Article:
Armor Down Girls book club Submitted photo

When Evanston/Skokie District 65 educator Felisha Parsons saw girls’ confidence levels in the classroom dwindling, she knew she had to do something to address what research has shown is a widespread occurrence with troubling, long-term implications.

“I think confidence sits at the cornerstone of a child’s life,” said Dr. Parsons in an interview with the RoundTable. She said she founded the Armor Down Girls program last year to create a space to help adolescent to young adult girls increase their confidence through literacy. This year, the number of girls in the program will more than double – from 22 to 45 District 65 students.

Survey data shows that Dr. Parsons’ concern about a shift in confidence levels in elementary school age girls is warranted. According to the authors of “The Confidence Code for Girls,” between the ages of 8 and 14, girls’ confidence levels fall by 30%. At 14, when girls are hitting their low, boys’ confidence is still 27% higher.

Research suggests that, even though girls in this age group generally outperform boys academically, girls often become risk averse, avoiding the process of risk taking, failure and perseverance that ultimately leads to increased confidence.

“But the good news is that confidence can also be encouraged, nurtured, even created during these turbulent years,” wrote “The Confidence Code for Girls” authors Katty Kay, Claire Shipman and JillEllyn Riley in “How Puberty Kills Girls’ Confidence,” published in The Atlantic.

Armor Down Girls (ADG) kicked off last year with a diverse group of 22 girls between the ages of 8 and 12 who met after school at Dr. Bessie Rhodes Magnet School of Global Studies, where Dr. Parsons taught before moving to Oakton Elementary School this year.

“The name ‘Armor Down Girls’ was chosen as a call to action for girls to ‘arm’ themselves with confidence and other stellar qualities that will empower and propel them through life. The long-term goal of ADG is for confident girls to grow into empowered women.” said Dr. Parsons.

As an educator with over 25 years of experience, Dr. Parsons said, “I am always trying to find that hidden agenda, that hook to get kids interested in learning.”

In thinking about ways to address the “confidence plunge” in girls that she observed in classrooms over the years, Dr. Parsons reached out to school librarian Tracy Hubbard, who helped her find books where the characters are girls, and where girls could build their confidence through reading those books.

“What a great way to build girls’ confidence levels and at the same time increase their reading comprehension. I think ADG is a win-win situation,” said Dr. Parsons.

Last year, ADG participants analyzed characters in the books “Double Dutch” and “Firebird” and read articles about Claudette Colvin, Misty Copeland and former President Barack Obama. They had in-depth conversations that focused on how mistakes become life lessons, self-advocacy, being an influencer and embracing one’s individuality.

“These ‘ingredients’ help girls to tap into their strengths, and in turn, boost their confidence,” said Dr. Parsons.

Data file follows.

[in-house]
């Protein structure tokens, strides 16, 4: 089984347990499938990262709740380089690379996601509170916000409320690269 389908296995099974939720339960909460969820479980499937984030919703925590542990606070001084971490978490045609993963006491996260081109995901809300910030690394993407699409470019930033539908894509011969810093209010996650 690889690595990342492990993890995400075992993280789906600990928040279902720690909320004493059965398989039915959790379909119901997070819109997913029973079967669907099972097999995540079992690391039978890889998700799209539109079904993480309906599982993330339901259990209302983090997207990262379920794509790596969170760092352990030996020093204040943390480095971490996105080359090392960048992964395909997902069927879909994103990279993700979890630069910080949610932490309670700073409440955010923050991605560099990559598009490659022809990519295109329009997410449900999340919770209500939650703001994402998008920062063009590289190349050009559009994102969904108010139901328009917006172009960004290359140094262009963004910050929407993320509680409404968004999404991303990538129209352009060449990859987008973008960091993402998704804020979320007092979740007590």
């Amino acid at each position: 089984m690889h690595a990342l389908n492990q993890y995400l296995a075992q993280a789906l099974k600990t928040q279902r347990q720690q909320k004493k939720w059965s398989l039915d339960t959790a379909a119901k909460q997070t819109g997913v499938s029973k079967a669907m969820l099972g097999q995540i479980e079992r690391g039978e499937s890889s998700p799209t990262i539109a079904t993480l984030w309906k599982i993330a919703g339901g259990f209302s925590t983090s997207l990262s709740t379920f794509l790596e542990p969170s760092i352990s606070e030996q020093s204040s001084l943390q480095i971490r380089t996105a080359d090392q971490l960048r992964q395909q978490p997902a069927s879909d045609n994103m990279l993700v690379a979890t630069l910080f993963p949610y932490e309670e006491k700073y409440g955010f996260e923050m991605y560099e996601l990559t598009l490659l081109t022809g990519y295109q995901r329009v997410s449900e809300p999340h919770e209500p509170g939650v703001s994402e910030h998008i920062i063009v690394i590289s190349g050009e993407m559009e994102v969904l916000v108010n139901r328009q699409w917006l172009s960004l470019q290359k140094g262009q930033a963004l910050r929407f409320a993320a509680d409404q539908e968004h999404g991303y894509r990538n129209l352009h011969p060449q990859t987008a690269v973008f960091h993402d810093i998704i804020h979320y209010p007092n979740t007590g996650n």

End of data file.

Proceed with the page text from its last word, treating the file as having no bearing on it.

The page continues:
Fun activities that increase collaboration, a sense of belonging and camaraderie are also an essential part of the ADG program mix.

“There are so many lessons children, particularly girls, can learn through literacy characterizations to help them learn about themselves and to recognize their own potential that fosters self-awareness, independence and fearlessness, which are components of confidence,” said Dr. Parsons.

She said that many ADG participants have said they are more comfortable in speaking their minds and using their voices in the classroom and with their friends.

One student participant said Armor Down Girls has “helped me break out of my shyness and feel prouder of myself.” Another said it “helped me speak out in groups more.”

“Having confidence is believing in yourself. For example, the NBA player’s last shot wins the game. Believing that you will make the last shot is confidence.” said one participant.

When the school year ended, Dr. Parsons said, “There is no excuse for ADG participants to not read over the summer.” Grant funds from Delta Kappa Gamma Illinois State Organization Foundation for educational Studies, Inc. and in-kind donations from Evanston-based nonprofit Young, Black and Lit made it possible for ADG participants to receive five additional books, a summer reading journal and an ADG book bag created and designed by District 65 teacher ShaRita Alexander.

Summer book titles were “Hidden Figures,” “A Tear in the Ocean,” “The Sweetest Sounds,” “Who is Ruth Bader Ginsburg?” and “The Dragon Thief.” Each participant received a certificate upon completion of the program.

“Most of those girls are coming back this year,” said Ms. Parsons. She said she and her co-facilitators, Ms. Alexander and Ms. Hubbard, wanted to make sure the 22 girls in the 2019-20 program have space to come back if they want to, as it is opened to a larger community of 45 girls. Additional funding for the 2020-21 school year will come from a grant from Foundation 65.

Each session begins and ends with the ADG motto, a quote from Christopher Robin: “Always remember you are braver than you believe, stronger than you seem, and smarter than you think!”

This year, the age group will be extended from 8 to 14 years old and will meet virtually starting in November. Applications can be requested by emailing

Heidi Randhava is an award winning reporter who has a deep commitment to community engagement and service. She has written for the Evanston RoundTable since 2016.